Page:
Yukio Mishima, The Temple of the Golden Pavilion
“I was born with gloomy nature. I do not think I have ever known what it is to be cheerful and at ease.”
Yukio Mishima, The Temple of the Golden Pavilion
“Insensitive people are only upset when they actually see the blood, but actually by the time that the blood has been shed the tragedy has already completed.”
Yukio Mishima, The Temple of the Golden Pavilion
“To put it in a rather vulgar way, I had been dreaming about love in the firm belief that I could not be loved, but at the final stage I had substituted desire for love and felt a sort of relief. But in the end I had understood that desire itself demanded for its fulfillment that I should forget about the conditions of my existence, and that I should abandon what for me constituted the only barrier to love, namely the belief that I could not be loved. I had always thought of desire as being something clearer than it really is, and I had not realized that it required people to see themselves in a slightly dreamlike, unreal way.”
Yukio Mishima, The Temple of the Golden Pavilion
“In Kyoto I never experienced an air raid, but once when I was sent to the main factory in Osaka with some orders for spare parts for aircraft, there happened to be an attack and I saw one of the factory workers being carried out on a stretcher with his intestines exposed.
What is so ghastly about exposed intestines? Why, when we see the insides of a human being do we have to cover our eyes in terror? Why are people so shocked by the sight of blood pouring out? Why are a man's intestines ugly? Is it not exactly the same in quality as the beauty of youthful, glossy skin? What sort of face would Tsurukawa make if I were to say that it was from him I had learned this manner of speaking - a manner of thinking that transformed my own ugliness into nothingness? Why does there seem to be something inhuman about regarding human beings like roses and refusing to make any distinction between the inside of their bodies and the outside? If only human beings could reverse their spirits and their bodies, could gracefully turn them inside out like rose petals and expose them to the spring breeze and the sun . . .”
Yukio Mishima, The Temple of the Golden Pavilion
“How shall I put it? Beauty-yes, beauty is like a decayed tooth. It rubs against one's tongue, it hangs there, hurting one, insisting on its own existence, finally it gets so that one cannot stand the pain and one goes to the dentist to have the tooth extracted, Then, as one looks at the small, dirty, brown, blood-stained tooth lying in one's hand, one's thoughts are likely to be as follows: ‘Is this it? Is this all it was? That thing which caused me so much pain, which made me constantly fret about its existence, which was stubbornly rooted within me, is now merely a dead object. But is this thing really the,same as that thing? If this originally belonged to my outer existence, why-through what sort of providence-did it become attached to my inner existence and succeed in causing me so much pain? What was the basis of this creature's existence? Was the basis within me? Or was it within this creature itself? Yet this creature which has been pulled out of my mouth and which now lies in my hand is something utterly different. Surely it cannot be that?”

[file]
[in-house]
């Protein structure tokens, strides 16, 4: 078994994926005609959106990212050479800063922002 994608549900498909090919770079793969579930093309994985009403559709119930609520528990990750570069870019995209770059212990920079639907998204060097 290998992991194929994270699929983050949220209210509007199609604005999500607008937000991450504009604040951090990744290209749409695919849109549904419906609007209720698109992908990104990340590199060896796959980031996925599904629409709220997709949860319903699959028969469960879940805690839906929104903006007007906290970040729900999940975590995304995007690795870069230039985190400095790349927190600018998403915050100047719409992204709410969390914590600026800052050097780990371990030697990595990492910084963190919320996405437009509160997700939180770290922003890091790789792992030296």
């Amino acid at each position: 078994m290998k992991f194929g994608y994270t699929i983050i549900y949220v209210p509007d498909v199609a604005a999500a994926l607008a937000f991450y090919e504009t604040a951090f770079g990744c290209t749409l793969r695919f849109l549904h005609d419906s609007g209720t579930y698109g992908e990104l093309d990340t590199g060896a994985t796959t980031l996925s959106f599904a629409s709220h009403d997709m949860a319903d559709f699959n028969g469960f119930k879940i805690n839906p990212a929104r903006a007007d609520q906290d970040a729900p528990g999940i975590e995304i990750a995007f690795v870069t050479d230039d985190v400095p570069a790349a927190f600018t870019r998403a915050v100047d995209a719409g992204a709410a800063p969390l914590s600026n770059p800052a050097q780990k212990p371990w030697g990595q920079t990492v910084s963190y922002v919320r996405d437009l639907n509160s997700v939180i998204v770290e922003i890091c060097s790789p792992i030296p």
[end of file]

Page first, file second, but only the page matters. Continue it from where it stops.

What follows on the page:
Yukio Mishima, The Temple of the Golden Pavilion
“It seemed that hell could appear day or night, at any time, at any place, simply in response to one's thoughts or wishes. It seemed that we could summon it at our pleasure and that instantly it would appear.”
Yukio Mishima, The Temple of the Golden Pavilion
tags: hell
“Only knowledge can turn life's unbearableness into a weapon.”
Yukio Mishima, The Temple of the Golden Pavilion
“It was certainly not consolation that Kashiwagi sought in beauty. .. What he loved was that for a short while after his breath had brought beauty into existence in the air, his own clubfeet and gloomy thinking remained there, more clearly and more vividly than before. The uselessness of beauty, the fact that beauty which had passed through his body left no mark there whatsoever, that it changed absolutely nothing- it was this that Kashiwagi loved.”